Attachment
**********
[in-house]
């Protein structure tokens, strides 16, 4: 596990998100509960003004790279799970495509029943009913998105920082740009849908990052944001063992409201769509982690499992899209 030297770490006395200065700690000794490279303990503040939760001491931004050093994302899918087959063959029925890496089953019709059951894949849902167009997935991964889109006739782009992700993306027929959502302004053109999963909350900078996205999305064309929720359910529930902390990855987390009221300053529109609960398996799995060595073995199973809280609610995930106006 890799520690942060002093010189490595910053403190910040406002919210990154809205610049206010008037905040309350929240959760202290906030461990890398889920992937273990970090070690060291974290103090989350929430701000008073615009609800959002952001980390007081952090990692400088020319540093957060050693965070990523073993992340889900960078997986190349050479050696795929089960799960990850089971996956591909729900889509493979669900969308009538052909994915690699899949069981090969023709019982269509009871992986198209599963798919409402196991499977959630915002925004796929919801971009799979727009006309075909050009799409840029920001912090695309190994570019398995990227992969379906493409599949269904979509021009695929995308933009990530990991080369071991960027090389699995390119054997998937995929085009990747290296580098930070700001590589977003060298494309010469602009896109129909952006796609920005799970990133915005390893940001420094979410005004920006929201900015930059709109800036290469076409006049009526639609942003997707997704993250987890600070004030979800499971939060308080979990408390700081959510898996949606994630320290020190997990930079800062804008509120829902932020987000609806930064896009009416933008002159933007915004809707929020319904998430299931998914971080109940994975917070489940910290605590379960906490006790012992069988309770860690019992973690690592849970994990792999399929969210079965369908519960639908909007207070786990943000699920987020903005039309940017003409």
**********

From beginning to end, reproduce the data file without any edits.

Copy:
[in-house]
């Protein structure tokens, strides 16, 4: 596990998100509960003004790279799970495509029943009913998105920082740009849908990052944001063992409201769509982690499992899209 030297770490006395200065700690000794490279303990503040939760001491931004050093994302899918087959063959029925890496089953019709059951894949849902167009997935991964889109006739782009992700993306027929959502302004053109999963909350900078996205999305064309929720359910529930902390990855987390009221300053529109609960398996799995060595073995199973809280609610995930106006 890799520690942060002093010189490595910053403190910040406002919210990154809205610049206010008037905040309350929240959760202290906030461990890398889920992937273990970090070690060291974290103090989350929430701000008073615009609800959002952001980390007081952090990692400088020319540093957060050693965070990523073993992340889900960078997986190349050479050696795929089960799960990850089971996956591909729900889509493979669900969308009538052909994915690699899949069981090969023709019982269509009871992986198209599963798919409402196991499977959630915002925004796929919801971009799979727009006309075909050009799409840029920001912090695309190994570019398995990227992969379906493409599949269904979509021009695929995308933009990530990991080369071991960027090389699995390119054997998937995929085009990747290296580098930070700001590589977003060298494309010469602009896109129909952006796609920005799970990133915005390893940001420094979410005004920006929201900015930059709109800036290469076409006049009526639609942003997707997704993250987890600070004030979800499971939060308080979990408390700081959510898996949606994630320290020190997990930079800062804008509120829902932020987000609806930064896009009416933008002159933007915004809707929020319904998430299931998914971080109940994975917070489940910290605590379960906490006790012992069988309770860690019992973690690592849970994990792999399929969210079965369908519960639908909007207070786990943000699920987020903005039309940017003409």